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      Download the Game Design and Indie Game Marketing Freebook   07/19/17

      GameDev.net and CRC Press have teamed up to bring a free ebook of content curated from top titles published by CRC Press. The freebook, Practices of Game Design & Indie Game Marketing, includes chapters from The Art of Game Design: A Book of Lenses, A Practical Guide to Indie Game Marketing, and An Architectural Approach to Level Design. The GameDev.net FreeBook is relevant to game designers, developers, and those interested in learning more about the challenges in game development. We know game development can be a tough discipline and business, so we picked several chapters from CRC Press titles that we thought would be of interest to you, the GameDev.net audience, in your journey to design, develop, and market your next game. The free ebook is available through CRC Press by clicking here. The Curated Books The Art of Game Design: A Book of Lenses, Second Edition, by Jesse Schell Presents 100+ sets of questions, or different lenses, for viewing a game’s design, encompassing diverse fields such as psychology, architecture, music, film, software engineering, theme park design, mathematics, anthropology, and more. Written by one of the world's top game designers, this book describes the deepest and most fundamental principles of game design, demonstrating how tactics used in board, card, and athletic games also work in video games. It provides practical instruction on creating world-class games that will be played again and again. View it here. A Practical Guide to Indie Game Marketing, by Joel Dreskin Marketing is an essential but too frequently overlooked or minimized component of the release plan for indie games. A Practical Guide to Indie Game Marketing provides you with the tools needed to build visibility and sell your indie games. With special focus on those developers with small budgets and limited staff and resources, this book is packed with tangible recommendations and techniques that you can put to use immediately. As a seasoned professional of the indie game arena, author Joel Dreskin gives you insight into practical, real-world experiences of marketing numerous successful games and also provides stories of the failures. View it here. An Architectural Approach to Level Design This is one of the first books to integrate architectural and spatial design theory with the field of level design. The book presents architectural techniques and theories for level designers to use in their own work. It connects architecture and level design in different ways that address the practical elements of how designers construct space and the experiential elements of how and why humans interact with this space. Throughout the text, readers learn skills for spatial layout, evoking emotion through gamespaces, and creating better levels through architectural theory. View it here. Learn more and download the ebook by clicking here. Did you know? GameDev.net and CRC Press also recently teamed up to bring GDNet+ Members up to a 20% discount on all CRC Press books. Learn more about this and other benefits here.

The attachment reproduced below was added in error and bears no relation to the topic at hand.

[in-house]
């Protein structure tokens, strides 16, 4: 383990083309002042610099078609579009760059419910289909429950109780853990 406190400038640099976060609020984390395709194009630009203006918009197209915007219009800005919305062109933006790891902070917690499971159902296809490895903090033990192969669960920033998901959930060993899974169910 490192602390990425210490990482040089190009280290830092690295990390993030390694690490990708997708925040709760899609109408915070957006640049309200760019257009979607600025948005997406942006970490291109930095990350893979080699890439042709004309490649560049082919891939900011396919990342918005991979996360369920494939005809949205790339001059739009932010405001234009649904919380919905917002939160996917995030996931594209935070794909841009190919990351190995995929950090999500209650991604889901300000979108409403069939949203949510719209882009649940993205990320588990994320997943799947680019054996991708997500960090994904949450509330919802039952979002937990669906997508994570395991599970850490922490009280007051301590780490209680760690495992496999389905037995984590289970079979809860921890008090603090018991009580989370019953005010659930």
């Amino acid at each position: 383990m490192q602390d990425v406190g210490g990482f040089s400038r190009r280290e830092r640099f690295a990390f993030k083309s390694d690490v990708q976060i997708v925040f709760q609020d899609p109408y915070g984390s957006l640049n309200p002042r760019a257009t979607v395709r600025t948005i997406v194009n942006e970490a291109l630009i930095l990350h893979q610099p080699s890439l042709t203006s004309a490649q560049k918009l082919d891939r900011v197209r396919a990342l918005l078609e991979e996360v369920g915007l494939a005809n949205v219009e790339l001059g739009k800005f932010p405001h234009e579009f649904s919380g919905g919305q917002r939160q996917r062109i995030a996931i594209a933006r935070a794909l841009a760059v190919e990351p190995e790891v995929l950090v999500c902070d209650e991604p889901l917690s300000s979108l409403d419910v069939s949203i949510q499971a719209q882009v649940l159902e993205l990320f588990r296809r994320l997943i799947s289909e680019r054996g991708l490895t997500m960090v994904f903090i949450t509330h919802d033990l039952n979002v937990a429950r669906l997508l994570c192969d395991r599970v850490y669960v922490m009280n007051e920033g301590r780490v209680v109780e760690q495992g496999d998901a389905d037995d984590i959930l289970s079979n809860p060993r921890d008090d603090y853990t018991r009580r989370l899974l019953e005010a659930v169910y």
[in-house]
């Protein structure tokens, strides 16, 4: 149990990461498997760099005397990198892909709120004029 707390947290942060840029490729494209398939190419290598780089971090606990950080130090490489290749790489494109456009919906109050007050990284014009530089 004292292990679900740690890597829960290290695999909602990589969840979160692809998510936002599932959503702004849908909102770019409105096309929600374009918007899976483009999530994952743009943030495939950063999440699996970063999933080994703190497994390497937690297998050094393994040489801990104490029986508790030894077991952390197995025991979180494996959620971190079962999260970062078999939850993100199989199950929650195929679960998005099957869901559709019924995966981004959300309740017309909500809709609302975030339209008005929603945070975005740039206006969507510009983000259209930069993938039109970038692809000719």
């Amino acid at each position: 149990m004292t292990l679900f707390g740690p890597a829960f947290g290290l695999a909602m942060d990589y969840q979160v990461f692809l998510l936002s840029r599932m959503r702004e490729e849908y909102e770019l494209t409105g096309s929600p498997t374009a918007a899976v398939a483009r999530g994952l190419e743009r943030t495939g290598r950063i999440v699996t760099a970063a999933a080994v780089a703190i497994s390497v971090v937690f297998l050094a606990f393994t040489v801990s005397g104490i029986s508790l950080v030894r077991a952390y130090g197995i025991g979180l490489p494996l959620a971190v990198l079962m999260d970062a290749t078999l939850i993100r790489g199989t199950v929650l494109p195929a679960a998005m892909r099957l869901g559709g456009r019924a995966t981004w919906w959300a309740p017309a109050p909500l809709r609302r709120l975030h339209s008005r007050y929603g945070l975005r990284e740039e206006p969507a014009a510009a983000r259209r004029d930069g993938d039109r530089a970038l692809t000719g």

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About DillonBroadus

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  1. My brain. Wowowowowowowowowow
  2. The Shins. All day. Erry day.
  3. Well thank you very much for that tip on the SDL_EnableKeyRepeat. Here's that player::show() function. See anything strange? [source lang="cpp"]void Player::Show() { character = LoadImage(direction); Blit(x, y, character, screen); }[/source]